Where has all the laughter disappeared to in the BBC's upper-class X Factor?
One of the TV comedy highlights of 2008 was Peter Snow, who says he loves classical music, attempting to conduct an orchestra. With a wild look in his eye and a maniacal grimace, he waved his arms about all over the place, beating two, then three, then maybe five. He demonstrated no talent or understanding for Prokofiev, whose Dance of the Knights he left not just dead but horrifically dismembered. It was a joy. Sadly, he was voted off and the show – Maestro, a talent show for posh people – became a lot less fun. I'd assumed that was the last we'd see of it.
Now though, four years on, here it is resurrected, in the form of Maestro at the Opera (BBC2). So there's singing this time, too. And drama. Though as television, drama is what it lacks. It's all a bit woolly and unclear: contestants have a go, then they get a bit of coaching, then they have another go. And it's all quite polite – no chair-swivelling, or get-off-that podium buzzers. There will be eliminations at some point, but not yet. Now it's more about gentle encouragement. That's all very well for the people taking part, but where's the fun for me?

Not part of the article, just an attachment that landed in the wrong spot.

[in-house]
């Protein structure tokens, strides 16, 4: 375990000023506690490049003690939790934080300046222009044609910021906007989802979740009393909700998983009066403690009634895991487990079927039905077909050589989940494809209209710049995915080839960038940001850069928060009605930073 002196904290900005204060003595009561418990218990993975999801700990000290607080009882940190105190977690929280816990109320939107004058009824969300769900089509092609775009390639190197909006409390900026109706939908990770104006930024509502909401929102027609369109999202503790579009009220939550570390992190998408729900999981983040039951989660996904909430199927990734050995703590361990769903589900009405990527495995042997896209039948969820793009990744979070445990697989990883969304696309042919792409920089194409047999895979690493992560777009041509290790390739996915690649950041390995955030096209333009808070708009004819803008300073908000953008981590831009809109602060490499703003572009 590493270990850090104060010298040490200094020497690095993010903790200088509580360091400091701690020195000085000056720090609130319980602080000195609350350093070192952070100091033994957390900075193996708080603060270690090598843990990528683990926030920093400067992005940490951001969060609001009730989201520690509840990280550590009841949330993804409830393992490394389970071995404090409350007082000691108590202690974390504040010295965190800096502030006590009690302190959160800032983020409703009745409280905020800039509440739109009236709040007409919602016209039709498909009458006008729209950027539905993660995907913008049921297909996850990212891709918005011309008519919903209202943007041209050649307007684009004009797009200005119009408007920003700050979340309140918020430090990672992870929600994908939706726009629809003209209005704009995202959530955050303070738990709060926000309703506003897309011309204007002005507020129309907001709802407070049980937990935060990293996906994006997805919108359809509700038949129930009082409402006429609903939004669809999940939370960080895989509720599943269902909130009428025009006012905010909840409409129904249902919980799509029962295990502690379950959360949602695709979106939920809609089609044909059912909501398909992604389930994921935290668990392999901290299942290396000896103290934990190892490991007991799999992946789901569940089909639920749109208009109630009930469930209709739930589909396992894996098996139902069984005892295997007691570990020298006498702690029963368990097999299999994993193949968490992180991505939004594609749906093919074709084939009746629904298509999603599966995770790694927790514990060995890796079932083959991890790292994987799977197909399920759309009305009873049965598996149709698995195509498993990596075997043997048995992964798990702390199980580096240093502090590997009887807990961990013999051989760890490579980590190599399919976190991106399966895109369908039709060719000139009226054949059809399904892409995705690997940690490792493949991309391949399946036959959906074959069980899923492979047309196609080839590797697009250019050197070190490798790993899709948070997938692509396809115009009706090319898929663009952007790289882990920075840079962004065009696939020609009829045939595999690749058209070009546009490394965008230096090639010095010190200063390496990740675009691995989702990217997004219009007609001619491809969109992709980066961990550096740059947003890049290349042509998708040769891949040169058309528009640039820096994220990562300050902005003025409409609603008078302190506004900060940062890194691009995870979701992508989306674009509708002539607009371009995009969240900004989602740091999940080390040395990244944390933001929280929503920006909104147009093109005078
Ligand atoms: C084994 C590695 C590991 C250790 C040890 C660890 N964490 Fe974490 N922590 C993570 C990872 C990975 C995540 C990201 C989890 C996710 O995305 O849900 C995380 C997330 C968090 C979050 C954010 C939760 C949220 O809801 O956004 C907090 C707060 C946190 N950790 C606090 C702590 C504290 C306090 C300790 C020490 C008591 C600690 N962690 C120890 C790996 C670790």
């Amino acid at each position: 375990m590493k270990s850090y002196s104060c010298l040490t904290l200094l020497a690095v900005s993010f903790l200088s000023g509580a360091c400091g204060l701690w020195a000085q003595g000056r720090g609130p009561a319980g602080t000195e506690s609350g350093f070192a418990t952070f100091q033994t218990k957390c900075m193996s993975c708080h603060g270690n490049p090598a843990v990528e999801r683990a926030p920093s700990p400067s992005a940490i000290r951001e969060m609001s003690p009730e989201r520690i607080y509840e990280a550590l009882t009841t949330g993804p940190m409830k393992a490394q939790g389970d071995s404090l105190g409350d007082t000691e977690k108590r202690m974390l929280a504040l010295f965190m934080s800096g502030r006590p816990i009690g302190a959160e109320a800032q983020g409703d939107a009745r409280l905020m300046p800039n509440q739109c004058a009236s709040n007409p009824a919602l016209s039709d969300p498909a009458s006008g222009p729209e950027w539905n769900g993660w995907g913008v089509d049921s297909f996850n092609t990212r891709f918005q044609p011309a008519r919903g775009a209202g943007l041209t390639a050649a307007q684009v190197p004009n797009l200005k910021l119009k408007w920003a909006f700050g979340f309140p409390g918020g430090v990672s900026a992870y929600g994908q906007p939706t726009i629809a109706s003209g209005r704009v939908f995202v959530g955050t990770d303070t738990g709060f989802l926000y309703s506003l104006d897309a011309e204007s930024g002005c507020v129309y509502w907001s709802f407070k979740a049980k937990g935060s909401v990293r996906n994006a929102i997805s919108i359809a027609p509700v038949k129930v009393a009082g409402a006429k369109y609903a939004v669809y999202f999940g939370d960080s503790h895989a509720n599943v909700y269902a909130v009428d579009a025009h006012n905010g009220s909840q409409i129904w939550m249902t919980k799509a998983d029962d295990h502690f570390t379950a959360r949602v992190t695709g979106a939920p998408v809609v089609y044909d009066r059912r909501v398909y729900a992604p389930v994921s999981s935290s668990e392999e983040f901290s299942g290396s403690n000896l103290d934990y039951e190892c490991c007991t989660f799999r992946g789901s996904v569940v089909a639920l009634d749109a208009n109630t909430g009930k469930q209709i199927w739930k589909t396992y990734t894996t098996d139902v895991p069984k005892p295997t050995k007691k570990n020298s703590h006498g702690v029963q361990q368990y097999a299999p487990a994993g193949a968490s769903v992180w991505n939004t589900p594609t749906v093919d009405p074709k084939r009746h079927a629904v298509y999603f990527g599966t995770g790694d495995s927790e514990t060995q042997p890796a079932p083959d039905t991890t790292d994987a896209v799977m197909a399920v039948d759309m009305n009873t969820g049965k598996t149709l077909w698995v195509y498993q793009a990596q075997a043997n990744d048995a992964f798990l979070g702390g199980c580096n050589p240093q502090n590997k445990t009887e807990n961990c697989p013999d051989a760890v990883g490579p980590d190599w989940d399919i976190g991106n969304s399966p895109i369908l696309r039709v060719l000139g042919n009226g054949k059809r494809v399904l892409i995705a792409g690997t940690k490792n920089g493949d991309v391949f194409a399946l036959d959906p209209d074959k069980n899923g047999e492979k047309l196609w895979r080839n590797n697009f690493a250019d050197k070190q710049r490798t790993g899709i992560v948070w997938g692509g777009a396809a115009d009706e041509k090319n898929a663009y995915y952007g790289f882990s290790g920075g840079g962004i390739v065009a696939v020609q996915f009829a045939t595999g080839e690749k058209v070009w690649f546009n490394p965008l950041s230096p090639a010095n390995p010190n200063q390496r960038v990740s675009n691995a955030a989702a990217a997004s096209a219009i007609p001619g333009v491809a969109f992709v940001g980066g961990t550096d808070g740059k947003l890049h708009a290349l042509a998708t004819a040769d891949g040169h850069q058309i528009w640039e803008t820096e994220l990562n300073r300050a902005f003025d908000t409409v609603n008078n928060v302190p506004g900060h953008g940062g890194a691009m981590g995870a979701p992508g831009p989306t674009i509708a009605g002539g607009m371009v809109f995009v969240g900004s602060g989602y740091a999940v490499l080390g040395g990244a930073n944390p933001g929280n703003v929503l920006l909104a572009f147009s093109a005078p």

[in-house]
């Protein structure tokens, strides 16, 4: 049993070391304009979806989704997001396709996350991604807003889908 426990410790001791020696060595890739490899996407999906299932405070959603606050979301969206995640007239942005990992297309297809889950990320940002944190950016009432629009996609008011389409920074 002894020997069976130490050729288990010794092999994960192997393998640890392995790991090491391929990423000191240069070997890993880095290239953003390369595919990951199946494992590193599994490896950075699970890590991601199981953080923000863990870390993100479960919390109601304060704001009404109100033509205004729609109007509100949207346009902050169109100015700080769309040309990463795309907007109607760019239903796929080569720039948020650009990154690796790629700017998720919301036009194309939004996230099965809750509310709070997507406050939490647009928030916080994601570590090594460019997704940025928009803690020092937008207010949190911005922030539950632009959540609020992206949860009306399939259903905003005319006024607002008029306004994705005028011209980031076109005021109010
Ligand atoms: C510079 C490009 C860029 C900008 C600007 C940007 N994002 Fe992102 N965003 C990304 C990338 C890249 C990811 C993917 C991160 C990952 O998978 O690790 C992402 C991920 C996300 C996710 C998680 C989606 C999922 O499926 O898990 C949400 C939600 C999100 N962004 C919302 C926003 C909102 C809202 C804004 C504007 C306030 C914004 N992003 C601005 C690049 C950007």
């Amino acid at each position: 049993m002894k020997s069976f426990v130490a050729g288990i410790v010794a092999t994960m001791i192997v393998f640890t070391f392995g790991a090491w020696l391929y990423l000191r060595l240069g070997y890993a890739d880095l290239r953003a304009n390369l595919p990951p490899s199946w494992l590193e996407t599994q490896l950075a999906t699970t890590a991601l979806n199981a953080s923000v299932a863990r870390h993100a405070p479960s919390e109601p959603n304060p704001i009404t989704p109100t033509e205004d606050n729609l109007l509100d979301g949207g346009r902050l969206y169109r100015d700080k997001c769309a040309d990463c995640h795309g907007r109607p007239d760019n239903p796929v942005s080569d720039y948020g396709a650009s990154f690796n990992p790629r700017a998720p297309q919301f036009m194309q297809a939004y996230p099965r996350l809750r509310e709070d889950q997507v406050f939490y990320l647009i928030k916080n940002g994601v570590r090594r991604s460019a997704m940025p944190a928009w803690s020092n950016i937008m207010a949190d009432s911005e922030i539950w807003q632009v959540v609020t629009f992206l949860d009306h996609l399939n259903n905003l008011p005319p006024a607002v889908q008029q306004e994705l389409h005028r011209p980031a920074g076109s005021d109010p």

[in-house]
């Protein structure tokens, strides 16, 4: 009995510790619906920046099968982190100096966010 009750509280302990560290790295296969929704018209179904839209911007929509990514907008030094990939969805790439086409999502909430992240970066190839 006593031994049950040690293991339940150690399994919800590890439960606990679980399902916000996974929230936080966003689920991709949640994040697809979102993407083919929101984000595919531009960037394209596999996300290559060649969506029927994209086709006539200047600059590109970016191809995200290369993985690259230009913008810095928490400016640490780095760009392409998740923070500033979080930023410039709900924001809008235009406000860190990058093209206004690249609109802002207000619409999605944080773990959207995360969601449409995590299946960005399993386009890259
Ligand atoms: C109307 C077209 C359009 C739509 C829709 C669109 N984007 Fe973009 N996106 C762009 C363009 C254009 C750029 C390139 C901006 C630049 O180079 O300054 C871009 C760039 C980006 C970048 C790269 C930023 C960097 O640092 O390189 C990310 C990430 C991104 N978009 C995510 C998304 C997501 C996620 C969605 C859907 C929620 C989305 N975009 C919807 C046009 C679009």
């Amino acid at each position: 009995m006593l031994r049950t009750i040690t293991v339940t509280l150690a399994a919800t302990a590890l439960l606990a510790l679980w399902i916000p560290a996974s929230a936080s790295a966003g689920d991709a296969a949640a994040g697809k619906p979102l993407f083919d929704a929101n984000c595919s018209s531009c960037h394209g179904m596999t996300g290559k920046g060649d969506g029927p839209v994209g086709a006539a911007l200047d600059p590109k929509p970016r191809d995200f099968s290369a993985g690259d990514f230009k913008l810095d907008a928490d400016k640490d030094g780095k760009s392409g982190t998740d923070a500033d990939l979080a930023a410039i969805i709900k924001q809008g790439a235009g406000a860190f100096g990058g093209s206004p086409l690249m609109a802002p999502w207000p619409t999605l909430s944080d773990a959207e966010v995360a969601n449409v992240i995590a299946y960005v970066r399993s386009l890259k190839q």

So who is taking part? Well, not Peter Snow, or anyone who is as good value. We've got Trevor Nelson off the radio, who has no experience of opera and can't read music, though he does have a feeling for it, which is probably more important. The others do have some kind of background in classical music. Craig Revel Horwood, the Strictly judge, certain has the moves. Likewise Josie Lawrence, the comic actress, who basically mimes conducting. And Marcus the Sautoy, the maths dude, is very good at beating time and counting, though lacks some artistic expression – which is as you'd expect, really.
The thing is, none of them is very bad at it, so there's no Peter Snow moment. But then neither are any of them very good at it either. So Puccini, Bizet, Donizetti etc are neither murdered nor brought to life. And I'm neither laughing nor crying.
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